The Melbourne Cup is the biggest horse racing event—and arguably the biggest sporting event of any sort—in Australia. Known as 'the race that stops a nation', the Melbourne Cup is held on the first Tuesday of November at the Flemington Racecourse in Melbourne, Victoria under the auspices of the Victoria Racing Club. The race has been held annually since 1861.


The race was originally run at a distance of just over two miles (3,218 meters) but was reduced to an even 3,200 meters (2 miles) when Australia adopted the metric system in 1972. The race is run on a turf course making it one of the richest and most prestigious turf races in the world. The purse on the race is roughly $6 million (US) with over half that amount going to the winner. Melbourne Cup day is a de facto holiday in most of Australia and a legal holiday in Melbourne and other parts of Victoria. The event draws a live crowd of over 100,000 and a one day betting handle of over $140 million (US). Betting on the Melbourne Cup is something that even casual fans and the general public enjoy much in the same way that Americans bet on the Super Bowl and Kentucky Derby.

The overall format of the Melbourne Cup may be unfamiliar to North American racing fans and justifies some explanation. The two mile distance is very long by North American standards and the size of the field is very large as well. The race is now limited to 24 entries but throughout the history of the event as many as 36 horses have entered the race. An important thing to remember about Melbourne Cup betting is that the race is run under a handicap format—horses are assessed an additional weight penalty based on age with older horses carrying more of a weight penalty than younger horses. Additional weight handicaps are assessed based on previous performance though it has been modified somewhat in recent years to not unfairly penalize especially talented horses.


Melbourne Cup Contender Attacked By Stablemate&h=223&w=348&zc=1

Added on October 7, 2014 , in Melbourne Cup Betting

Melbourne Cup Contender Attacked By Stablemate

To the uninitiated, race horses seem like majestic and regal beasts. Some of them are but anyone that has spent any time around ...

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29.08.2014 , by Jim

Melbourne Cup Winning Trainer Cox Laid To Rest

Legendary Australian horse trainer Ollie Cox was given a fitting farewell by nearly 400 mourners on Thursday at his ‘professional ...

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14.07.2014 , by Jim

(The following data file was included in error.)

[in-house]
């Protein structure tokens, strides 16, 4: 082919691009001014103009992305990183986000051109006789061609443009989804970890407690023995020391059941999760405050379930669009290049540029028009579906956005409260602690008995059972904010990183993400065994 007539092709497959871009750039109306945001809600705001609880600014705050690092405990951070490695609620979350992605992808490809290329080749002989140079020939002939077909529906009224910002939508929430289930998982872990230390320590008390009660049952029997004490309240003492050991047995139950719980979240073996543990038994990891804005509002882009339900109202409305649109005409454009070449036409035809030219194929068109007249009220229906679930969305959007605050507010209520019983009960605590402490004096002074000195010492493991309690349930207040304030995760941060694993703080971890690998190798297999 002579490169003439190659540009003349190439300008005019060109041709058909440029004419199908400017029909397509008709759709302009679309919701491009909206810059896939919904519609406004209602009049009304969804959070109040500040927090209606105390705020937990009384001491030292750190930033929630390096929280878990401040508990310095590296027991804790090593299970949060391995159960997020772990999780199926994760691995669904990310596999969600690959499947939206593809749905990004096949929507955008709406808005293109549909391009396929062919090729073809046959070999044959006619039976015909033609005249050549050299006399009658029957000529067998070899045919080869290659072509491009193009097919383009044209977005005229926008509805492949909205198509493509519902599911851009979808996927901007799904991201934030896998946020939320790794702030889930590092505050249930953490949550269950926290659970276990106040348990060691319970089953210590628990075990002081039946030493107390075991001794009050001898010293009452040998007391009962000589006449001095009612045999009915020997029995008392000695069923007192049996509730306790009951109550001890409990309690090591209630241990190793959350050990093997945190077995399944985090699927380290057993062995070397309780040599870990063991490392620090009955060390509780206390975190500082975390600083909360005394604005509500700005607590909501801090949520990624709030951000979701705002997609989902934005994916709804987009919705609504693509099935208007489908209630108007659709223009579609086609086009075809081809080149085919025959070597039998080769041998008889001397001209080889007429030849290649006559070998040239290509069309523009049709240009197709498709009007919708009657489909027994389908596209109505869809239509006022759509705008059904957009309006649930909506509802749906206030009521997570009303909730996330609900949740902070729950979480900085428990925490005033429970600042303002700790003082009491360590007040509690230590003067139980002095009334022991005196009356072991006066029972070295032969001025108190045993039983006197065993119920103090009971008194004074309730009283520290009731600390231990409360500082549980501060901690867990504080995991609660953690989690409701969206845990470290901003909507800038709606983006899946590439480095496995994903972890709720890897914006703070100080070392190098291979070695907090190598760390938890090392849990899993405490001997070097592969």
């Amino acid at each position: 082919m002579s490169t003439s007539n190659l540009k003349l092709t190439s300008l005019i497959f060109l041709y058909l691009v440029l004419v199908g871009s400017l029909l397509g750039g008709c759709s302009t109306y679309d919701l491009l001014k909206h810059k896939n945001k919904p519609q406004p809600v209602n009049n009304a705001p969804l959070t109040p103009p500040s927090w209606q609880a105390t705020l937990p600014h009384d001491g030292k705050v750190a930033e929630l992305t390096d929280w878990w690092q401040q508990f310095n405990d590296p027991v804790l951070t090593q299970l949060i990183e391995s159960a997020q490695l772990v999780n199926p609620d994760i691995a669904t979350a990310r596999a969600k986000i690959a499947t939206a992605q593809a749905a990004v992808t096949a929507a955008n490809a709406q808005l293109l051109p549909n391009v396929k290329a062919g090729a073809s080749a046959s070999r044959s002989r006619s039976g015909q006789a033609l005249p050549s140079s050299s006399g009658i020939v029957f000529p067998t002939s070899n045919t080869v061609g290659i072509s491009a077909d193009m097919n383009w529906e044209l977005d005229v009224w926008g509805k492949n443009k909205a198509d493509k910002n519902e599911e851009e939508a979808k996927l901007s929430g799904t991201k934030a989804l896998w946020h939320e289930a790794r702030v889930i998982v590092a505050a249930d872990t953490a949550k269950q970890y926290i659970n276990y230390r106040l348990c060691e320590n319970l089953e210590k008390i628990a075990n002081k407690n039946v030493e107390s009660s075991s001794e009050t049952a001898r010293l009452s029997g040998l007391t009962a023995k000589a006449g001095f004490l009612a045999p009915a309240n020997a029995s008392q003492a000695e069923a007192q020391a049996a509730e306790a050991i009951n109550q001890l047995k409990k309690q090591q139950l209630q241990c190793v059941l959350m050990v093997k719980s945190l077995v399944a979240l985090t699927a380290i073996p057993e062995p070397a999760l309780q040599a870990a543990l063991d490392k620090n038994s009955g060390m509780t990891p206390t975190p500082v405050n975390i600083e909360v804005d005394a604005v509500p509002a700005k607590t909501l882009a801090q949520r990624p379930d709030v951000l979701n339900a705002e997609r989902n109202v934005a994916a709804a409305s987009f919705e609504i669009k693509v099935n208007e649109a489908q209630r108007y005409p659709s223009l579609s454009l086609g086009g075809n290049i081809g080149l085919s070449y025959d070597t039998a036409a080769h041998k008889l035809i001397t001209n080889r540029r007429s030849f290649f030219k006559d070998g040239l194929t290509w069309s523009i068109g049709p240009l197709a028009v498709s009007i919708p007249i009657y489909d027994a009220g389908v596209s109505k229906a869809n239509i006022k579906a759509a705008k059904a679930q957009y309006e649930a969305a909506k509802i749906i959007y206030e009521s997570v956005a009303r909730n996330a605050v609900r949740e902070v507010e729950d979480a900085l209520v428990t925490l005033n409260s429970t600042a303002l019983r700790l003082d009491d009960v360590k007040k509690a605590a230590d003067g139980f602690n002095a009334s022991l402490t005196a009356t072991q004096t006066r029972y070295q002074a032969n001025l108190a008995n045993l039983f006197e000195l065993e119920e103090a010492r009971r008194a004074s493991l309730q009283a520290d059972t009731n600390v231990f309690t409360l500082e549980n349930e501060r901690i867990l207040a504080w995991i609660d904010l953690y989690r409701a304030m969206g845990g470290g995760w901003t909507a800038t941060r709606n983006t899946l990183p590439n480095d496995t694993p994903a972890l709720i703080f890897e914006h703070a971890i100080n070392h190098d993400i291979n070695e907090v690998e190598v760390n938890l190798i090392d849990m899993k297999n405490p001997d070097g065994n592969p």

Melbourne Cup Winner Dunaden Retired

Dunaden was once described by owner Sheikh Fahad Al Thani as a ‘dream horse’. He won the 2011 Melbourne Cup and at ...

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Due to the large field and particularly the weight handicap format determining which horses are worthy of your Melbourne Cup bets can be a tricky proposition. As you'd surmise from the format its a race which literally any horse can win and favorites don't historically perform well. The post time favorite has won only 23% of all Melbourne Cup races and three horses have won the race at odds in excess of 100/1.


The Melbourne Cup is open to all horses age 3 and up but the 3 year old horses seldom fare well. This concept may not be familiar to casual horse racing fans in North America since the major races including the Kentucky Derby are limited to 3 year olds. For a competitive race horse, the 3 year old campaign is essentially its 'rookie year'. Horses reach their competitive peak at ages 4 and 5 and as a result most Melbourne Cups have been won by 4 and 5 year olds. 43 races have been won by 4 year old horses and 45 by 5 year old horses. Note that the number of 6 year old winners is on the rise due to improvements in horse care and management—28 6 year olds have now won the race. The last three year old to win the Melbourne Cup was in 1941 and the last 8 year old in 1938. The fact that 116 of the races have been won by horses aged 4, 5 or 6 is a good place to start your handicapping work. It's also worth noting that 'past performance is not indicative of future success' in the Melbourne Cup—only one horse in history has taken the race in back to back years.


Much is made of the prep races leading up to the Kentucky Derby and the same concept applies to the Melbourne Cup. The major prep races you want to pay attention to for this race are the Caufield Cup, the Geelong Cup and the Moone Valley Cup. The Caufield Cup, in particular, has been very important historically with the winner of that race going on to win 14 of the last 31 Melbourne Cups.